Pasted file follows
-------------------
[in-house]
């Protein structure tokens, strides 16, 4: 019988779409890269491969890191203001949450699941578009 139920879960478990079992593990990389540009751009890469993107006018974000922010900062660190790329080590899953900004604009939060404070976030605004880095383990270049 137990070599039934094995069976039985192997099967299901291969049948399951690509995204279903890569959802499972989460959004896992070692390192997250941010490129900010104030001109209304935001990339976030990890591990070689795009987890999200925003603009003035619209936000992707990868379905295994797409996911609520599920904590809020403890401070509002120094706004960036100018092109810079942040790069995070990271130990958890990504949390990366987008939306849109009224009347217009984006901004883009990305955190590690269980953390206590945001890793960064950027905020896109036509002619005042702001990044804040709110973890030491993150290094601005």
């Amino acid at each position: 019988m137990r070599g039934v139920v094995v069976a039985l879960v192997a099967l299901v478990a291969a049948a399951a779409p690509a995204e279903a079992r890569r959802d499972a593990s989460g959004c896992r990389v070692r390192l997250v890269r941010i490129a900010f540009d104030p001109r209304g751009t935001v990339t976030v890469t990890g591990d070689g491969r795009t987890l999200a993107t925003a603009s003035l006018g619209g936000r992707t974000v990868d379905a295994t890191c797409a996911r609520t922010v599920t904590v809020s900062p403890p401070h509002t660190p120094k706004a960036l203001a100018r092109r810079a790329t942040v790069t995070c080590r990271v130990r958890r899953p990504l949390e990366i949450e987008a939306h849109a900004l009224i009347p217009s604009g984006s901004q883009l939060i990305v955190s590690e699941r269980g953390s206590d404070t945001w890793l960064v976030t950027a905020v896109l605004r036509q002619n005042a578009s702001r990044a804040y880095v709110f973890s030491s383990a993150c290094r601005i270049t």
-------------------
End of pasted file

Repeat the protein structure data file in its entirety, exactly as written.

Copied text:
[in-house]
């Protein structure tokens, strides 16, 4: 019988779409890269491969890191203001949450699941578009 139920879960478990079992593990990389540009751009890469993107006018974000922010900062660190790329080590899953900004604009939060404070976030605004880095383990270049 137990070599039934094995069976039985192997099967299901291969049948399951690509995204279903890569959802499972989460959004896992070692390192997250941010490129900010104030001109209304935001990339976030990890591990070689795009987890999200925003603009003035619209936000992707990868379905295994797409996911609520599920904590809020403890401070509002120094706004960036100018092109810079942040790069995070990271130990958890990504949390990366987008939306849109009224009347217009984006901004883009990305955190590690269980953390206590945001890793960064950027905020896109036509002619005042702001990044804040709110973890030491993150290094601005």
């Amino acid at each position: 019988m137990r070599g039934v139920v094995v069976a039985l879960v192997a099967l299901v478990a291969a049948a399951a779409p690509a995204e279903a079992r890569r959802d499972a593990s989460g959004c896992r990389v070692r390192l997250v890269r941010i490129a900010f540009d104030p001109r209304g751009t935001v990339t976030v890469t990890g591990d070689g491969r795009t987890l999200a993107t925003a603009s003035l006018g619209g936000r992707t974000v990868d379905a295994t890191c797409a996911r609520t922010v599920t904590v809020s900062p403890p401070h509002t660190p120094k706004a960036l203001a100018r092109r810079a790329t942040v790069t995070c080590r990271v130990r958890r899953p990504l949390e990366i949450e987008a939306h849109a900004l009224i009347p217009s604009g984006s901004q883009l939060i990305v955190s590690e699941r269980g953390s206590d404070t945001w890793l960064v976030t950027a905020v896109l605004r036509q002619n005042a578009s702001r990044a804040y880095v709110f973890s030491s383990a993150c290094r601005i270049t």